#Article (Archive)

An empty world

Mar 17, 2011, 2:06 PM | Article By: Isatou Dumbuya

Papa likes his tea bitter-black, black like his moustache and favorite shirt. Ever since mama left us, he retreated into his own world speaking only a few words to me and my little brother. Just 12 years old, I do the cooking and washing.

Mama used to do my hair for me with those soft and slim hands she proudly took care of. She would do my hair into a famous Wolof pattern called ‘Sabarr bu tass’. I can remember Fatou’s envious eyes whenever I go to school with a new hair style.

Now that Mama is gone, I tie my hair into a pony-tail. I can remember her sweet melodious voice when she sang and her menacing ready- to –kill voice whenever she became mad. Mama isn’t a beauty, but she has a charm and a great sense of humor that makes people want to be near her all the time. She has brown chocolate eyes, a perky nose, white teeth, black lips and a ready smile.

She has chubby cheeks and a thick waist-line. When we were together, she never worried about losing a few pounds.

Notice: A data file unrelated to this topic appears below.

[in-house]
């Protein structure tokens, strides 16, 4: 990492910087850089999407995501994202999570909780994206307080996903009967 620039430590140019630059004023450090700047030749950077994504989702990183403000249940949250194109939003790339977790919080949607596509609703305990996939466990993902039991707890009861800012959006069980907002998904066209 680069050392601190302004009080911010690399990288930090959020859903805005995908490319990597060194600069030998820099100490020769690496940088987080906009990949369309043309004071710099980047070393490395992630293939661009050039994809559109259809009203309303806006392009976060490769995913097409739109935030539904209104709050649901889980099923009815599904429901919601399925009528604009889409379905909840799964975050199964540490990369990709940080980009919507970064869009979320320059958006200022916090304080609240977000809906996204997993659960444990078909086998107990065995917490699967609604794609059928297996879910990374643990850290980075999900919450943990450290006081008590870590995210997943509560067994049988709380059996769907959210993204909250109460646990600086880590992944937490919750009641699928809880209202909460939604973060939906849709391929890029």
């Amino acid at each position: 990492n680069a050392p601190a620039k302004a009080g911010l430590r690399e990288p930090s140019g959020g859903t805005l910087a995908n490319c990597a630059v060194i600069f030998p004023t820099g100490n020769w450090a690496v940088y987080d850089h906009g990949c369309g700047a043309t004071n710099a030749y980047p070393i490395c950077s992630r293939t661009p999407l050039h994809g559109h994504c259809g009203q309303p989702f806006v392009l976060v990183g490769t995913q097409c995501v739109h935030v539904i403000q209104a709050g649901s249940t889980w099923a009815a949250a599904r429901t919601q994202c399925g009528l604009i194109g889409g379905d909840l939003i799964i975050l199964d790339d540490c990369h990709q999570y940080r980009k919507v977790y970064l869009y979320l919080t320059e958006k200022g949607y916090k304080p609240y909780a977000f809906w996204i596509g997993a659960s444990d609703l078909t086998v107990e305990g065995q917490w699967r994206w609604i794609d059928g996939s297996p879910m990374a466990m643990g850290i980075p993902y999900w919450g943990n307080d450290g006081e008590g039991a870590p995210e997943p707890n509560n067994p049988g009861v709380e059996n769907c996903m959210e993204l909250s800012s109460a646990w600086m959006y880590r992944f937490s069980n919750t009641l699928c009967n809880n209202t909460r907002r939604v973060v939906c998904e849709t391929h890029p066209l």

At night when everyone else was tucked in bed and sound asleep, I would hear raised voices in my parents’ room. It was very difficult to know what they always argued about.

In our presence they put up a farce, holding hands, staring into each other’s eyes as if they knew a secret that we didn’t know. They acted as if all was fine. There were times when we all felt like family and the arguing stopped. One of such times was when mama’s papa died and we were all brought together under the umbrella of grief. That feeling didn’t last for long and papa’s “I wish that it was her I married and not you,” was the last straw mama could take. They both knew it. The line had been drawn and I could feel the tension growing.

Sobbing, she called a cab. Rolling her eyes skywards and blinking those blue tears from her pinched ashen face as if in pain, she took her belongings and assured me and my brother that everything was going to be fine.

But I knew that things were falling apart even the dark pregnant clouds said it all. Moments later, they released their burden as if helping me cry. But I couldn’t cry. I forced my self to, but tears couldn’t come. I only kept waving back at mama as the engine of the car revved up until all I could see was trails of smoke in its wake.

When bed-time comes, I hear no bed-time stories and the night becomes dark and darker as I wish for sleep and mama’s feathery good-night kiss on my baby-smooth face.

Her deep chocolate eyes, soft black lips, sweet smile and her name on my heart-shaped lips are all I take with me into the world of nothingness when sleep finally comes.